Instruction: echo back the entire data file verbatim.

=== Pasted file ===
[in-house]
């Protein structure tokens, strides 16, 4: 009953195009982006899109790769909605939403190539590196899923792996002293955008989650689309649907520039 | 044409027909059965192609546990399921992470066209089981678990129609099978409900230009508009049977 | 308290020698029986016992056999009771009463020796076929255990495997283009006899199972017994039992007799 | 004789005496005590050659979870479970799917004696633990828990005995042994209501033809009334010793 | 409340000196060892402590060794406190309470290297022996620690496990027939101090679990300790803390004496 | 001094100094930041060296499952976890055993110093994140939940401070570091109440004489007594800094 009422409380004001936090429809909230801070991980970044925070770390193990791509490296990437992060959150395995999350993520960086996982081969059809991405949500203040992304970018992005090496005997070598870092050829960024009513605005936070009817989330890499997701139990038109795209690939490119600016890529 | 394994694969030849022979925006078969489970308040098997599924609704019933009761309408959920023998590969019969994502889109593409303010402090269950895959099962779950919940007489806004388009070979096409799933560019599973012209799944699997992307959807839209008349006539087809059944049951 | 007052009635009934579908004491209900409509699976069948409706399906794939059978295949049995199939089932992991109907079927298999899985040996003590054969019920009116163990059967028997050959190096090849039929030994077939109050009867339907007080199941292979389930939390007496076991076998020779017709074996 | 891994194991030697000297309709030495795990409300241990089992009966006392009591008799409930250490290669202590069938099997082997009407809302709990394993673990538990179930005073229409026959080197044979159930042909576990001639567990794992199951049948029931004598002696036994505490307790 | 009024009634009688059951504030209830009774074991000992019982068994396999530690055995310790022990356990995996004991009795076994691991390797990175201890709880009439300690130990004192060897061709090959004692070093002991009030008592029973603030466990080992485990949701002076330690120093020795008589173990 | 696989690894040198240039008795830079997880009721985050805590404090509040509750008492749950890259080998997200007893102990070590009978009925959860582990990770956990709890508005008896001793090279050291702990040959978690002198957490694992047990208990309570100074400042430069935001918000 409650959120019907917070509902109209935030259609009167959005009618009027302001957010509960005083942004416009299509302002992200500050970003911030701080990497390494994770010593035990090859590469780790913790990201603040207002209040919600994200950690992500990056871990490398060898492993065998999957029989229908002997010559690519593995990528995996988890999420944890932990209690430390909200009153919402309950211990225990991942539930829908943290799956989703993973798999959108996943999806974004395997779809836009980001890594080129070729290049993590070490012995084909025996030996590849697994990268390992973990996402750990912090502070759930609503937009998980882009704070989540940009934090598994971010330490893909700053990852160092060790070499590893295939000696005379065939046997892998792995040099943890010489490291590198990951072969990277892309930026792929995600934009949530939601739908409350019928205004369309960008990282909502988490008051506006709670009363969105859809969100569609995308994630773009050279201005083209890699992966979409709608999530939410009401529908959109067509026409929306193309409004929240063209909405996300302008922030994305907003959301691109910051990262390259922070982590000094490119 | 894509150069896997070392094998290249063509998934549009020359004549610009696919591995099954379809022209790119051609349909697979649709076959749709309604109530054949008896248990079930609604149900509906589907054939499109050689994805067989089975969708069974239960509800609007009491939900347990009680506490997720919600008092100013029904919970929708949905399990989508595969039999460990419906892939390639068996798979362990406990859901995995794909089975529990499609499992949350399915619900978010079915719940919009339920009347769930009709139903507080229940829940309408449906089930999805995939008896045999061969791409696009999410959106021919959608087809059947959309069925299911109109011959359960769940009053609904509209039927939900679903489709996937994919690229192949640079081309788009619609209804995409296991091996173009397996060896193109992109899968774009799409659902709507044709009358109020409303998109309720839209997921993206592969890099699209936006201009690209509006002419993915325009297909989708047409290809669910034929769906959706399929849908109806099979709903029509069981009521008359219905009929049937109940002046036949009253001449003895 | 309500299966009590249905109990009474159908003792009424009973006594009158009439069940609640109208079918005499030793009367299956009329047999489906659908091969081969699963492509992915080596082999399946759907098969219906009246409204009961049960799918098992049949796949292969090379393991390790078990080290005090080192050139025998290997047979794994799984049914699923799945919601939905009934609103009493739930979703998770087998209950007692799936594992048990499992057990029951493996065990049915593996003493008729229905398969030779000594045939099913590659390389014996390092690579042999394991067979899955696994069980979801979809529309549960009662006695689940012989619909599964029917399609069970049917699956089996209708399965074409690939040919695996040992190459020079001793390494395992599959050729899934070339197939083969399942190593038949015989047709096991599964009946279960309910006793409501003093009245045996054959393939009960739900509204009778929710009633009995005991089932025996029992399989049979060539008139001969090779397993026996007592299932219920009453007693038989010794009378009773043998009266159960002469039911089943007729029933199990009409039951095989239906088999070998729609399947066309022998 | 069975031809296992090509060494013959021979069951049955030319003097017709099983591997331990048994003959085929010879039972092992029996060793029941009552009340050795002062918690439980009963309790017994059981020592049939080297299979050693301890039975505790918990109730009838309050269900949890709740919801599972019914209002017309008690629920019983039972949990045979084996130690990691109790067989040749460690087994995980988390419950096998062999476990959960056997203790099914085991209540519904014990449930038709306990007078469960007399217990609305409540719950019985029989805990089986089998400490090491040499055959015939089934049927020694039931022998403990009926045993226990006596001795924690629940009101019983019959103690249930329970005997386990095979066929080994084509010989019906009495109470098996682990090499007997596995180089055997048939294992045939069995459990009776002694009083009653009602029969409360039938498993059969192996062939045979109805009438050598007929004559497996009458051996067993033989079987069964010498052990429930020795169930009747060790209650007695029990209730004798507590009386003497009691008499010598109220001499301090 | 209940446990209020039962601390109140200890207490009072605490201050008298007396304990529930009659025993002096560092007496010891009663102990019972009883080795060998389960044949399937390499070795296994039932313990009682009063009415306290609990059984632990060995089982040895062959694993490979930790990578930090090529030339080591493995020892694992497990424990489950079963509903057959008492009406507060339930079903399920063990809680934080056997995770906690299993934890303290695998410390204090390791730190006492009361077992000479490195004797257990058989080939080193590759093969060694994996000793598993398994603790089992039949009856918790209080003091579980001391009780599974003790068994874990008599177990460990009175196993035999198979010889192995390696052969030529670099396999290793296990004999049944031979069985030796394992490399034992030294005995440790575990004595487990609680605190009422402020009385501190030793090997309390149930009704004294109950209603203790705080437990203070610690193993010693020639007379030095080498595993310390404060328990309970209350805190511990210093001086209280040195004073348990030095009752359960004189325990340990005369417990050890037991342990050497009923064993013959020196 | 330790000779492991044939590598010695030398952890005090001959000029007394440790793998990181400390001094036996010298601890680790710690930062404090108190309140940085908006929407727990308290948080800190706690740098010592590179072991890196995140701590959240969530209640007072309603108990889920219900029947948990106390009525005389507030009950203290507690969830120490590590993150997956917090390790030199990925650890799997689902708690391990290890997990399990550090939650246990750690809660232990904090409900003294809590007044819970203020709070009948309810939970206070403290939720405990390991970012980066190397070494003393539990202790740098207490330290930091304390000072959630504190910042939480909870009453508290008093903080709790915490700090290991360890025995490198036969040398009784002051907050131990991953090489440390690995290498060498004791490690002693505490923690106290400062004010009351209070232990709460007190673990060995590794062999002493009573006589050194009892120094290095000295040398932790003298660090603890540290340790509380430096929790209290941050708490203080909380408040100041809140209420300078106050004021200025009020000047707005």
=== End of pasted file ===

[in-house]
């Protein structure tokens, strides 16, 4: 009953195009982006899109790769909605939403190539590196899923792996002293955008989650689309649907520039 | 044409027909059965192609546990399921992470066209089981678990129609099978409900230009508009049977 | 308290020698029986016992056999009771009463020796076929255990495997283009006899199972017994039992007799 | 004789005496005590050659979870479970799917004696633990828990005995042994209501033809009334010793 | 409340000196060892402590060794406190309470290297022996620690496990027939101090679990300790803390004496 | 001094100094930041060296499952976890055993110093994140939940401070570091109440004489007594800094 009422409380004001936090429809909230801070991980970044925070770390193990791509490296990437992060959150395995999350993520960086996982081969059809991405949500203040992304970018992005090496005997070598870092050829960024009513605005936070009817989330890499997701139990038109795209690939490119600016890529 | 394994694969030849022979925006078969489970308040098997599924609704019933009761309408959920023998590969019969994502889109593409303010402090269950895959099962779950919940007489806004388009070979096409799933560019599973012209799944699997992307959807839209008349006539087809059944049951 | 007052009635009934579908004491209900409509699976069948409706399906794939059978295949049995199939089932992991109907079927298999899985040996003590054969019920009116163990059967028997050959190096090849039929030994077939109050009867339907007080199941292979389930939390007496076991076998020779017709074996 | 891994194991030697000297309709030495795990409300241990089992009966006392009591008799409930250490290669202590069938099997082997009407809302709990394993673990538990179930005073229409026959080197044979159930042909576990001639567990794992199951049948029931004598002696036994505490307790 | 009024009634009688059951504030209830009774074991000992019982068994396999530690055995310790022990356990995996004991009795076994691991390797990175201890709880009439300690130990004192060897061709090959004692070093002991009030008592029973603030466990080992485990949701002076330690120093020795008589173990 | 696989690894040198240039008795830079997880009721985050805590404090509040509750008492749950890259080998997200007893102990070590009978009925959860582990990770956990709890508005008896001793090279050291702990040959978690002198957490694992047990208990309570100074400042430069935001918000 409650959120019907917070509902109209935030259609009167959005009618009027302001957010509960005083942004416009299509302002992200500050970003911030701080990497390494994770010593035990090859590469780790913790990201603040207002209040919600994200950690992500990056871990490398060898492993065998999957029989229908002997010559690519593995990528995996988890999420944890932990209690430390909200009153919402309950211990225990991942539930829908943290799956989703993973798999959108996943999806974004395997779809836009980001890594080129070729290049993590070490012995084909025996030996590849697994990268390992973990996402750990912090502070759930609503937009998980882009704070989540940009934090598994971010330490893909700053990852160092060790070499590893295939000696005379065939046997892998792995040099943890010489490291590198990951072969990277892309930026792929995600934009949530939601739908409350019928205004369309960008990282909502988490008051506006709670009363969105859809969100569609995308994630773009050279201005083209890699992966979409709608999530939410009401529908959109067509026409929306193309409004929240063209909405996300302008922030994305907003959301691109910051990262390259922070982590000094490119 | 894509150069896997070392094998290249063509998934549009020359004549610009696919591995099954379809022209790119051609349909697979649709076959749709309604109530054949008896248990079930609604149900509906589907054939499109050689994805067989089975969708069974239960509800609007009491939900347990009680506490997720919600008092100013029904919970929708949905399990989508595969039999460990419906892939390639068996798979362990406990859901995995794909089975529990499609499992949350399915619900978010079915719940919009339920009347769930009709139903507080229940829940309408449906089930999805995939008896045999061969791409696009999410959106021919959608087809059947959309069925299911109109011959359960769940009053609904509209039927939900679903489709996937994919690229192949640079081309788009619609209804995409296991091996173009397996060896193109992109899968774009799409659902709507044709009358109020409303998109309720839209997921993206592969890099699209936006201009690209509006002419993915325009297909989708047409290809669910034929769906959706399929849908109806099979709903029509069981009521008359219905009929049937109940002046036949009253001449003895 | 309500299966009590249905109990009474159908003792009424009973006594009158009439069940609640109208079918005499030793009367299956009329047999489906659908091969081969699963492509992915080596082999399946759907098969219906009246409204009961049960799918098992049949796949292969090379393991390790078990080290005090080192050139025998290997047979794994799984049914699923799945919601939905009934609103009493739930979703998770087998209950007692799936594992048990499992057990029951493996065990049915593996003493008729229905398969030779000594045939099913590659390389014996390092690579042999394991067979899955696994069980979801979809529309549960009662006695689940012989619909599964029917399609069970049917699956089996209708399965074409690939040919695996040992190459020079001793390494395992599959050729899934070339197939083969399942190593038949015989047709096991599964009946279960309910006793409501003093009245045996054959393939009960739900509204009778929710009633009995005991089932025996029992399989049979060539008139001969090779397993026996007592299932219920009453007693038989010794009378009773043998009266159960002469039911089943007729029933199990009409039951095989239906088999070998729609399947066309022998 | 069975031809296992090509060494013959021979069951049955030319003097017709099983591997331990048994003959085929010879039972092992029996060793029941009552009340050795002062918690439980009963309790017994059981020592049939080297299979050693301890039975505790918990109730009838309050269900949890709740919801599972019914209002017309008690629920019983039972949990045979084996130690990691109790067989040749460690087994995980988390419950096998062999476990959960056997203790099914085991209540519904014990449930038709306990007078469960007399217990609305409540719950019985029989805990089986089998400490090491040499055959015939089934049927020694039931022998403990009926045993226990006596001795924690629940009101019983019959103690249930329970005997386990095979066929080994084509010989019906009495109470098996682990090499007997596995180089055997048939294992045939069995459990009776002694009083009653009602029969409360039938498993059969192996062939045979109805009438050598007929004559497996009458051996067993033989079987069964010498052990429930020795169930009747060790209650007695029990209730004798507590009386003497009691008499010598109220001499301090 | 209940446990209020039962601390109140200890207490009072605490201050008298007396304990529930009659025993002096560092007496010891009663102990019972009883080795060998389960044949399937390499070795296994039932313990009682009063009415306290609990059984632990060995089982040895062959694993490979930790990578930090090529030339080591493995020892694992497990424990489950079963509903057959008492009406507060339930079903399920063990809680934080056997995770906690299993934890303290695998410390204090390791730190006492009361077992000479490195004797257990058989080939080193590759093969060694994996000793598993398994603790089992039949009856918790209080003091579980001391009780599974003790068994874990008599177990460990009175196993035999198979010889192995390696052969030529670099396999290793296990004999049944031979069985030796394992490399034992030294005995440790575990004595487990609680605190009422402020009385501190030793090997309390149930009704004294109950209603203790705080437990203070610690193993010693020639007379030095080498595993310390404060328990309970209350805190511990210093001086209280040195004073348990030095009752359960004189325990340990005369417990050890037991342990050497009923064993013959020196 | 330790000779492991044939590598010695030398952890005090001959000029007394440790793998990181400390001094036996010298601890680790710690930062404090108190309140940085908006929407727990308290948080800190706690740098010592590179072991890196995140701590959240969530209640007072309603108990889920219900029947948990106390009525005389507030009950203290507690969830120490590590993150997956917090390790030199990925650890799997689902708690391990290890997990399990550090939650246990750690809660232990904090409900003294809590007044819970203020709070009948309810939970206070403290939720405990390991970012980066190397070494003393539990202790740098207490330290930091304390000072959630504190910042939480909870009453508290008093903080709790915490700090290991360890025995490198036969040398009784002051907050131990991953090489440390690995290498060498004791490690002693505490923690106290400062004010009351209070232990709460007190673990060995590794062999002493009573006589050194009892120094290095000295040398932790003298660090603890540290340790509380430096929790209290941050708490203080909380408040100041809140209420300078106050004021200025009020000047707005």